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Wednesday, July 10, 2013

Illuminoimia Ch 5: The Nicest Man In The World

In 1975 Robert Shea and Robert Anton Wilson published The Illuminatus! Trilogy. It remains a seminal work of conspiracy fiction. Today, The Omnivore continues a serial-fiction experiment: Illuminoimia. 

Everything You're Afraid Of Is True.

Somewhere in America a gifted Ad man meets a wonderful, wealthy mentor and benefactor. He rises in the ranks in a company that exists 'behind' the mainstream media.
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Previously On Illuminoimia


Chapter 5: The Nicest Man In The World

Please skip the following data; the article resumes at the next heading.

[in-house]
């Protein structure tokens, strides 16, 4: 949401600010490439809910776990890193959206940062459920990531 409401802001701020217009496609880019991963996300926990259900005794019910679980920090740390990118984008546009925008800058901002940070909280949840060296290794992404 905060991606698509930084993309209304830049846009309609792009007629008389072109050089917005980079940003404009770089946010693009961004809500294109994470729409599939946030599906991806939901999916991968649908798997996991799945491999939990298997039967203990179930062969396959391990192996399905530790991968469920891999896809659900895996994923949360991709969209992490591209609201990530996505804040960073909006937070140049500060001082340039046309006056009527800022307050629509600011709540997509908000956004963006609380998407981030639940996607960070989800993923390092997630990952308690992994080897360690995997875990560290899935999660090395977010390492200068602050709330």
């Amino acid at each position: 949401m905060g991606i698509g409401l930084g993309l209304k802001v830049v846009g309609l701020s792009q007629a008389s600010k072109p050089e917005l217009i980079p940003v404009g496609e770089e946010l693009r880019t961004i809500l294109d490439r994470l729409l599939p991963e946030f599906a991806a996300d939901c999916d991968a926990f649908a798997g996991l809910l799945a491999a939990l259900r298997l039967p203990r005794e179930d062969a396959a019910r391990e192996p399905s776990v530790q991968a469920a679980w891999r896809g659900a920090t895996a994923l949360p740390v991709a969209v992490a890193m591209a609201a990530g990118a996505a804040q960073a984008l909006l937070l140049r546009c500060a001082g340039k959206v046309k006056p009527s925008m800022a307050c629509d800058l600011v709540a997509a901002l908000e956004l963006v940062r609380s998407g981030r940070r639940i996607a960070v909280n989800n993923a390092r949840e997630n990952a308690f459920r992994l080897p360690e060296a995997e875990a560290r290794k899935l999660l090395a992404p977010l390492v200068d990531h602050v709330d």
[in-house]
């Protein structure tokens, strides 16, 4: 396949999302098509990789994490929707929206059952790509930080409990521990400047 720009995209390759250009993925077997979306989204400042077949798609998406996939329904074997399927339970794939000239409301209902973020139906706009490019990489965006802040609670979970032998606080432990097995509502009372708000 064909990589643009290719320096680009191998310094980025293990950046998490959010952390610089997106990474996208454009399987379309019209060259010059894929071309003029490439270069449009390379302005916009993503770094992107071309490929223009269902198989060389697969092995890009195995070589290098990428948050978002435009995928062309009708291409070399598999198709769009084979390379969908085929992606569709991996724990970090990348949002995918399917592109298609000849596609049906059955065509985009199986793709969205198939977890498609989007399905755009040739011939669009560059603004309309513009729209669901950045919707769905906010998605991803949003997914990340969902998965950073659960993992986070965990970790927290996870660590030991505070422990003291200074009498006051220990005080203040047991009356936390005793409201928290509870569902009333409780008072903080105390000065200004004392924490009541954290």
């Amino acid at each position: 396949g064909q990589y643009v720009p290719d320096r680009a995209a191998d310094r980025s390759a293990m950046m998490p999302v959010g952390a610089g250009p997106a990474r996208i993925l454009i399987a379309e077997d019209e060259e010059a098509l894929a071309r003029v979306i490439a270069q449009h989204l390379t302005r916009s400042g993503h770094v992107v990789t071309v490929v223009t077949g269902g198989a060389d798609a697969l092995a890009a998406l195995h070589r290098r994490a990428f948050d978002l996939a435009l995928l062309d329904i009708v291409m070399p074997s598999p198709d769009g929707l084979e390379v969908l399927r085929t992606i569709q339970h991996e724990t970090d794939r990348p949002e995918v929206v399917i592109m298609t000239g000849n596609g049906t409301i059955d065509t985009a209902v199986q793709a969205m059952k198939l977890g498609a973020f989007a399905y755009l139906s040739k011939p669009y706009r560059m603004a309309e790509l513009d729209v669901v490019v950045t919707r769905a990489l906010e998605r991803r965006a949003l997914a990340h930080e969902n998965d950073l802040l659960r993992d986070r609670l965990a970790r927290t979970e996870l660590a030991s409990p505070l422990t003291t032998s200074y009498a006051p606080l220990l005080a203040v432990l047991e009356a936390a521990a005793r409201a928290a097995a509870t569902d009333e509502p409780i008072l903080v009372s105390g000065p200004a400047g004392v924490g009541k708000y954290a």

North America, Present Day
The Old Man is in Florida, thinks the guy who is Next In Line. He’s dying there--finally allowed to pass on--fat and happy and surrounded by children and grandchildren and nurses. The Old man's tenure at The Firm--as well as his life--is ending and soon, very soon, Next In Line will get the call--or more properly the message--from The Nicest Man In The World. Then he will be in charge and things will begin ... again.


It is everything he thought he ever wanted--and he is dreading it.


Forty years ago, when Next In Line was fresh and clean and ambitious and angry (even though he’d never admit that even to himself) he had met the Nicest Man In The World. Next In Line (who we will call Hal, as it is his name) was an up and comer in the world of advertising. He was smart and ambitious and, well, handsome enough. He hadn’t known the phrase “the world is your oyster” had come from Shakespeare but he understood it well enough--and was naive enough--to think it was true.